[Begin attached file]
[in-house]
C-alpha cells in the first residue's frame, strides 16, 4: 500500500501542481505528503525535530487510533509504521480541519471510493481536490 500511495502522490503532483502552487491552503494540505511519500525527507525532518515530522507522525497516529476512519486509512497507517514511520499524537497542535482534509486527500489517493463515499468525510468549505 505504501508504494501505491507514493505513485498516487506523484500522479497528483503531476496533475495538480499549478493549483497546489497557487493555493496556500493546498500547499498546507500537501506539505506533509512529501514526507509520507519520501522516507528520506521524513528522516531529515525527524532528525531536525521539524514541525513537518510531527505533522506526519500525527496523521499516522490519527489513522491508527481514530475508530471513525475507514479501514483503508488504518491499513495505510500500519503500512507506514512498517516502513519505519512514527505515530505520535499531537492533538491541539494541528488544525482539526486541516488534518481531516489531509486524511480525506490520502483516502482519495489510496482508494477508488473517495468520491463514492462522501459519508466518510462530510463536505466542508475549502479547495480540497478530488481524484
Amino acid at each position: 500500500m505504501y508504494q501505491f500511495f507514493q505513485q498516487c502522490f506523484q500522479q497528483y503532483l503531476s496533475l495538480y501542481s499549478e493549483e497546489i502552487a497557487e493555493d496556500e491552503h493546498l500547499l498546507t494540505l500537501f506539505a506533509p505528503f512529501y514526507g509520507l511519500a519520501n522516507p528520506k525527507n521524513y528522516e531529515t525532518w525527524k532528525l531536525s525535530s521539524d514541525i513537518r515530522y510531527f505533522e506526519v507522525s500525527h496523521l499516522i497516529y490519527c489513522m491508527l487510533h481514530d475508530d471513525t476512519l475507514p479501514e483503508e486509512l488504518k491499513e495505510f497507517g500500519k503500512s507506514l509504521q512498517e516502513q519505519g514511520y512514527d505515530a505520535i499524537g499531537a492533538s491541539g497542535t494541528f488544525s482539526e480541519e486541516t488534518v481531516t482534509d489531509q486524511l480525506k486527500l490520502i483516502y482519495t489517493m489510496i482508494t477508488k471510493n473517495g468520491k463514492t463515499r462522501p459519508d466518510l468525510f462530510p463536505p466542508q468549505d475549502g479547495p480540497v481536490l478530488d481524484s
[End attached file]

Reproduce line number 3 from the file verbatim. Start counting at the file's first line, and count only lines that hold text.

Amino acid at each position: 500500500m505504501y508504494q501505491f500511495f507514493q505513485q498516487c502522490f506523484q500522479q497528483y503532483l503531476s496533475l495538480y501542481s499549478e493549483e497546489i502552487a497557487e493555493d496556500e491552503h493546498l500547499l498546507t494540505l500537501f506539505a506533509p505528503f512529501y514526507g509520507l511519500a519520501n522516507p528520506k525527507n521524513y528522516e531529515t525532518w525527524k532528525l531536525s525535530s521539524d514541525i513537518r515530522y510531527f505533522e506526519v507522525s500525527h496523521l499516522i497516529y490519527c489513522m491508527l487510533h481514530d475508530d471513525t476512519l475507514p479501514e483503508e486509512l488504518k491499513e495505510f497507517g500500519k503500512s507506514l509504521q512498517e516502513q519505519g514511520y512514527d505515530a505520535i499524537g499531537a492533538s491541539g497542535t494541528f488544525s482539526e480541519e486541516t488534518v481531516t482534509d489531509q486524511l480525506k486527500l490520502i483516502y482519495t489517493m489510496i482508494t477508488k471510493n473517495g468520491k463514492t463515499r462522501p459519508d466518510l468525510f462530510p463536505p466542508q468549505d475549502g479547495p480540497v481536490l478530488d481524484s